Following the floods, it's been a snowy autumn, so we've taken advantage and gotten some skiing in. Most of it was very marginal, but today, day four of the season for us actually had some decently deep snow and we hit a lot less rocks than we had on the previous three. Truth is, there is more snow now than there was at the end of December last year.
Day one and the first skin of the year was up Butler Gulch. This is a popular Front Range backcountry area about an hour-fifteen from home. Elaine and I usually go here a few times early season to get our skinning legs under us. It's a solid 1,800 foot climb to the top of a minor peak along a ridgeline. It's a great place to start the year, made moreso by the splendid light of the setting sun.
As the sky rages to the west, Elaine does her first skin rip of the season on October 17, 2013. I've got no shots from the descent because it was lousy. We were punching through and hitting rocks on nearly every turn. The rule of thumb in those conditions – lean way back and have a pair of rock skis. A long, good season requires reliable rock skis. For me, it's my 156 Icelantic Nomads that I've had since 2005. They do the job well, and while my quivver has grown significantly since then, they still have a definite niche in the early season.
OK, I lied. There is a downhill photo. Looks not bad, eh? Don't be fooled. Elaine smacked a rock on the next turn, and this was probably the deepest section of the whole route. Still, just being up in these mountains, on skis, in mid-October is a blessing.
The next ski came two days later, on October 19, literally right behind our house. Elaine and I are fortunate to live in a place where it's possible to get in turns anyday you have a free 50 minute chunk. Since the dog needs walking everyday, and we both need copious amounts of exercise for sanity sake, we'll be taking advantage of that 50 minute special a lot. It's always a better day when, at work, you can say, "yup, I went skiing today." It wasn't nearly ready today, but again, rock skis open big horizons. It was a nice skin up and precarious high wire act over rocks back down. The yellow leaves on the snow added a beauty to the morning adventure.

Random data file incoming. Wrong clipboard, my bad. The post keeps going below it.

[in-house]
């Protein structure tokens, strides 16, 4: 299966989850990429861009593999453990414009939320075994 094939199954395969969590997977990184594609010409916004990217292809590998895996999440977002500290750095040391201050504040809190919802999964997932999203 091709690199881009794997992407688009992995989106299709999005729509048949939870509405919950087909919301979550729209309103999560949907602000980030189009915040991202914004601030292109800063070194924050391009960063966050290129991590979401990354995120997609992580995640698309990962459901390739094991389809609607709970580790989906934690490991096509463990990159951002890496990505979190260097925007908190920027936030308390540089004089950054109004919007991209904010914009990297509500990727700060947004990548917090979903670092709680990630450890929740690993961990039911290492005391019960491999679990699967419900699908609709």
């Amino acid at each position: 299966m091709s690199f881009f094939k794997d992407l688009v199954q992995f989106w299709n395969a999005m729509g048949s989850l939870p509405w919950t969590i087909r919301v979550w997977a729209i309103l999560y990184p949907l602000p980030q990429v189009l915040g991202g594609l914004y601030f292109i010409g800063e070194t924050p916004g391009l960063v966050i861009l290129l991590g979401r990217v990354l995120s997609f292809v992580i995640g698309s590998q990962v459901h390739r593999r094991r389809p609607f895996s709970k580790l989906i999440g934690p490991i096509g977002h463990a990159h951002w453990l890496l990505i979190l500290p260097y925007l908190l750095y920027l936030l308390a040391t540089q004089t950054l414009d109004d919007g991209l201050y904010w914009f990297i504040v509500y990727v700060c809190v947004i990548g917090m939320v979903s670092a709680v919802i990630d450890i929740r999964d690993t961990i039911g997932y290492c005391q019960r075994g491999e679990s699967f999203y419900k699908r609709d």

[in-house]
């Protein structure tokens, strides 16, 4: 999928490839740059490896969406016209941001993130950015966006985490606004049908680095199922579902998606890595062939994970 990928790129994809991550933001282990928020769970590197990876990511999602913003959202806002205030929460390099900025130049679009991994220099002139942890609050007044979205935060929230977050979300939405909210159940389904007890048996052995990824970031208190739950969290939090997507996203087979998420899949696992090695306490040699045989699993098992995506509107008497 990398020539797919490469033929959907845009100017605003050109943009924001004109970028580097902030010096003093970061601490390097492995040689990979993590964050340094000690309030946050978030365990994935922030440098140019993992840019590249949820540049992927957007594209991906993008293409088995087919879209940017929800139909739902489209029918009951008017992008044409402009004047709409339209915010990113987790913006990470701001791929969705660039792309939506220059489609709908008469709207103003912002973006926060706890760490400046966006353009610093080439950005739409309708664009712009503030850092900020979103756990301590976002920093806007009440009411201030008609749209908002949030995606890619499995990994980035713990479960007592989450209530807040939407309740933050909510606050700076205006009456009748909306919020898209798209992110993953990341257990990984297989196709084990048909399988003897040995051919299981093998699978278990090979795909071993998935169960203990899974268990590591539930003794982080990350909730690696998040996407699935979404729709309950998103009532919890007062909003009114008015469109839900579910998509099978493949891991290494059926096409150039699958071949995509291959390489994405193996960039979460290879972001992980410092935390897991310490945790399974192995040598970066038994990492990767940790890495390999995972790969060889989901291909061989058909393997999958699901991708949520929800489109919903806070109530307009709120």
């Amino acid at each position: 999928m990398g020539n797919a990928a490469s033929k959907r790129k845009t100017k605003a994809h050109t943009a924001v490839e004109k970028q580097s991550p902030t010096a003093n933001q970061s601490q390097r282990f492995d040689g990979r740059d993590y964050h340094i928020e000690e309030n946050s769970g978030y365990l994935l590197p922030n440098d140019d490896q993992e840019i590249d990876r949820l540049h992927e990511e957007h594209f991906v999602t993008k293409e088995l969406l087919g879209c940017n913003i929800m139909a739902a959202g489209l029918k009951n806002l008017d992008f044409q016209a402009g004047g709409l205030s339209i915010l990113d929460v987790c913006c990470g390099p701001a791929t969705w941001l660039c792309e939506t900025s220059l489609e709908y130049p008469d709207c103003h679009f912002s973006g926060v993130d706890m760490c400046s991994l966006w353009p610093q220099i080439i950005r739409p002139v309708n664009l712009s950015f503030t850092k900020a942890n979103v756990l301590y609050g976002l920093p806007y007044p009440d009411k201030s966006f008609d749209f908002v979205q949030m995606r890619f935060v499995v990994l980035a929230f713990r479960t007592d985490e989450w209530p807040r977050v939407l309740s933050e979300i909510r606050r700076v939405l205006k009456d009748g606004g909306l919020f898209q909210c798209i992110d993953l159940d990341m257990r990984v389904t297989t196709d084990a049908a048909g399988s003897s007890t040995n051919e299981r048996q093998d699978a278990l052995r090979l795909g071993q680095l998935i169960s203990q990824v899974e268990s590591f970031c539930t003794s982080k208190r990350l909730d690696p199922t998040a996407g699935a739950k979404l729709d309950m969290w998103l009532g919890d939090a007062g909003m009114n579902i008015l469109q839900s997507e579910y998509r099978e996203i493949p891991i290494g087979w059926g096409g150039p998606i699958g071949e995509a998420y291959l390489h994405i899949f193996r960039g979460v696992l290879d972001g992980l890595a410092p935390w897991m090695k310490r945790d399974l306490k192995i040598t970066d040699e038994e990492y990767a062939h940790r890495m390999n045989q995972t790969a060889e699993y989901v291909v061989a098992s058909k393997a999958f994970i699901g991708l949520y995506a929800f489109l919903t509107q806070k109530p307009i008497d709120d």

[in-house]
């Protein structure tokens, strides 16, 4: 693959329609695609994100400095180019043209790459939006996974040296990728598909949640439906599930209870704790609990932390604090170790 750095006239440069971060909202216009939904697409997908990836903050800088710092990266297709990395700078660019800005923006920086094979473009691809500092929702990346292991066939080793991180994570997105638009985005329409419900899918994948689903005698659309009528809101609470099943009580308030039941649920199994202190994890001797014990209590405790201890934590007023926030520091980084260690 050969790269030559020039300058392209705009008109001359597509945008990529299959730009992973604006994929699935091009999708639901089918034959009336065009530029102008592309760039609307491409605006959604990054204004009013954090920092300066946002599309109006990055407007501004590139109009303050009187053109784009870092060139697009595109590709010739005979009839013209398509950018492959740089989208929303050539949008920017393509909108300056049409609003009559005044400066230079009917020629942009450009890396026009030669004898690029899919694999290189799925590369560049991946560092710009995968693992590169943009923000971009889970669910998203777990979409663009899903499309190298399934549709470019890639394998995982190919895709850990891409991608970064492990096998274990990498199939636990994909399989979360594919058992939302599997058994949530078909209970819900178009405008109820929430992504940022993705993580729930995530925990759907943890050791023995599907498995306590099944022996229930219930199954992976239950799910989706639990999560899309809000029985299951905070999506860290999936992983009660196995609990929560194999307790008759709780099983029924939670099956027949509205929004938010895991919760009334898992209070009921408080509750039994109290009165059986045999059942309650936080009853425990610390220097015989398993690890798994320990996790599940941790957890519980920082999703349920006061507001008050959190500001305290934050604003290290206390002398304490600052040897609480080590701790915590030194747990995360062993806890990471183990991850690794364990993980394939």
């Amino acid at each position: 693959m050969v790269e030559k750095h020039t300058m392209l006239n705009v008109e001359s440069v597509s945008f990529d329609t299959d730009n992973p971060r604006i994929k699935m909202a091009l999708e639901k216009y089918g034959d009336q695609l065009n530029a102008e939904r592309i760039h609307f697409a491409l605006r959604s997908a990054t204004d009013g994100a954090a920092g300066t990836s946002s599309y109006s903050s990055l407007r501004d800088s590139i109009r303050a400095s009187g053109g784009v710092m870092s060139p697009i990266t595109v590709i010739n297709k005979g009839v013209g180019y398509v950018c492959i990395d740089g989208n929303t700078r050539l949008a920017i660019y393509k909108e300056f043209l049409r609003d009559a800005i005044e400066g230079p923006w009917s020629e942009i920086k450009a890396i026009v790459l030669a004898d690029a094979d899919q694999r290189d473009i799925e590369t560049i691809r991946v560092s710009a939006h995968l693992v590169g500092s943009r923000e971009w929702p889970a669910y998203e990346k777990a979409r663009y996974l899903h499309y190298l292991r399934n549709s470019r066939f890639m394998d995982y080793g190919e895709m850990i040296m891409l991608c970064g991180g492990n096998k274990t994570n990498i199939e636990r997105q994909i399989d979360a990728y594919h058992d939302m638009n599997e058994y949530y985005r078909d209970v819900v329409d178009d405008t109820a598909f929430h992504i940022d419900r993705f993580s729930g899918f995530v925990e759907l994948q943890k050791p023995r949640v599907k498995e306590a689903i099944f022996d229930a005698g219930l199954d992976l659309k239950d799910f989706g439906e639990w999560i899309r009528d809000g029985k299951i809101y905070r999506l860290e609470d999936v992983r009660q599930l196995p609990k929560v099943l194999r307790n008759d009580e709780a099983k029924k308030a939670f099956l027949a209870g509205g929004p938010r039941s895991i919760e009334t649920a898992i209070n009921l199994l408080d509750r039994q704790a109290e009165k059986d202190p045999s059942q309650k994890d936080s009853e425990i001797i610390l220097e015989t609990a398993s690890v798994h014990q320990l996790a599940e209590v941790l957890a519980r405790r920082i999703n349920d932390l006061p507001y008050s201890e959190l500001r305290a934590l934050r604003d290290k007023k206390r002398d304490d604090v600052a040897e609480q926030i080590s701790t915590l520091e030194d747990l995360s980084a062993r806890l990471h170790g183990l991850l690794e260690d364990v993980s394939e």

After the first couple of days, Indian Summer returned, house work beckoned and work got busy. Our third day was just two days ago, up at the local backcountry area. It was possibly the worst backcountry ski conditions I've ever encountered. The ski up was marginal on the road, but once we passed the cabin it was literally skinning over grass and rocks intersperced with snow. At the top we took our skis off and walked back down with our skis strapped to our packs. This place is definitely not ready, but it was still good to get out.
We decided we needed a real ski today, so it was back to Butler. Totally different ballgame from last time. Much more snow, and more blustery and cold. Here's Elaine near the summit bundled to the gills as a 40 mph crosswind rips off the divide. Lots of scary windloading at treeline, and we heard many a whoomph. If it can be skied, it can also slide.
…and the very bottom ones near treeline were thigh deep. This is what happens when all the snow from the summits peak blows down the mountain. We skied mellow terrain with the funkiness in the snowpack, but managed to sneak in a few solid powder turns.